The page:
i told them about mine.
“do they like halloween? most people carve their pumpkins, but we paint ours. mine is the one with pink and purple glitter because i like sparkly things.”
“i love sparkles,” i said. #kindredspirits
“what about easter? i love holidays. we get to eat the best food like cookies. do you like cookies?
“yes chocolate chip are my absolute favorite.”
“oh i like those. and also those things that have like 7 different things in them…dream bars, yeah! and whoopee pies. mmmm….”
“julia, you should only say the one cookie that is your favorite.” her older sister was trying to get the eager beaver to play it cool.
“but how can i choose just one?! you can’t forget about the snickerdoodles!”
“don’t worry, keep going. i love food! it’s impossible to choose just one,” i reassured her.
“yeah… thanksgiving is fun too. i like it because i get to celebrate it with my whole family. it’s really fun, except when my brother annoys me.”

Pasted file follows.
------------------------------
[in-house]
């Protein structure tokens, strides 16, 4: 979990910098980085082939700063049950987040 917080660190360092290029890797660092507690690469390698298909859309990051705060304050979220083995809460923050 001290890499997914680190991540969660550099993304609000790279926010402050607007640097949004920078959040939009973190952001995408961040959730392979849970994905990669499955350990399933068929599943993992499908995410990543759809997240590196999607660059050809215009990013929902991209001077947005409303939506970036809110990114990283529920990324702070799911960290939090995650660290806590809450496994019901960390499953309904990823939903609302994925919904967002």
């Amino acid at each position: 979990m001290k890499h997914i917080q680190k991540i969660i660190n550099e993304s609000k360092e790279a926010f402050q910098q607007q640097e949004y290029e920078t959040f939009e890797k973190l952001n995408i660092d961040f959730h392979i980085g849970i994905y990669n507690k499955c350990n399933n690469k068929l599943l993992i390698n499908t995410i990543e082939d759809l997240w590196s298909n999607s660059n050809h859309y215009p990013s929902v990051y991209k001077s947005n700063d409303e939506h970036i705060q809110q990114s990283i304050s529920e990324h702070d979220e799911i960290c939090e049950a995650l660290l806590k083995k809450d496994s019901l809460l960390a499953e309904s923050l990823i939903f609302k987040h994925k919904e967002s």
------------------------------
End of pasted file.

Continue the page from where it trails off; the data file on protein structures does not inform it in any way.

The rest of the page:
“hello! tell me about it.” mine would still have to pay for the teasing that kicked off the trip!
“...and we have all these people over to eat turkey and stuffing.”
“i love stuffing too!
“also the animals on the farm. they're so cute. i love animals…”
they went on and on, about literally everything they could think of that they loved about life…and it gave me pause. i thought to myself. “wow… girls, i completely feel you.”
worlds apart in nearly every imaginable aspect (age, race, religion, upbringing, lifestyle), but all they saw, all they chose to focus on, from the second they saw me… was me. another human being. another girl, just like them.
just then, a big shadow appeared, looming over our cocoon of light.
“you better watch out now.” it was ray.
a lump formed in my throat. was he warning his girls not to talk to me? should i have just cut them off when they tried to engage?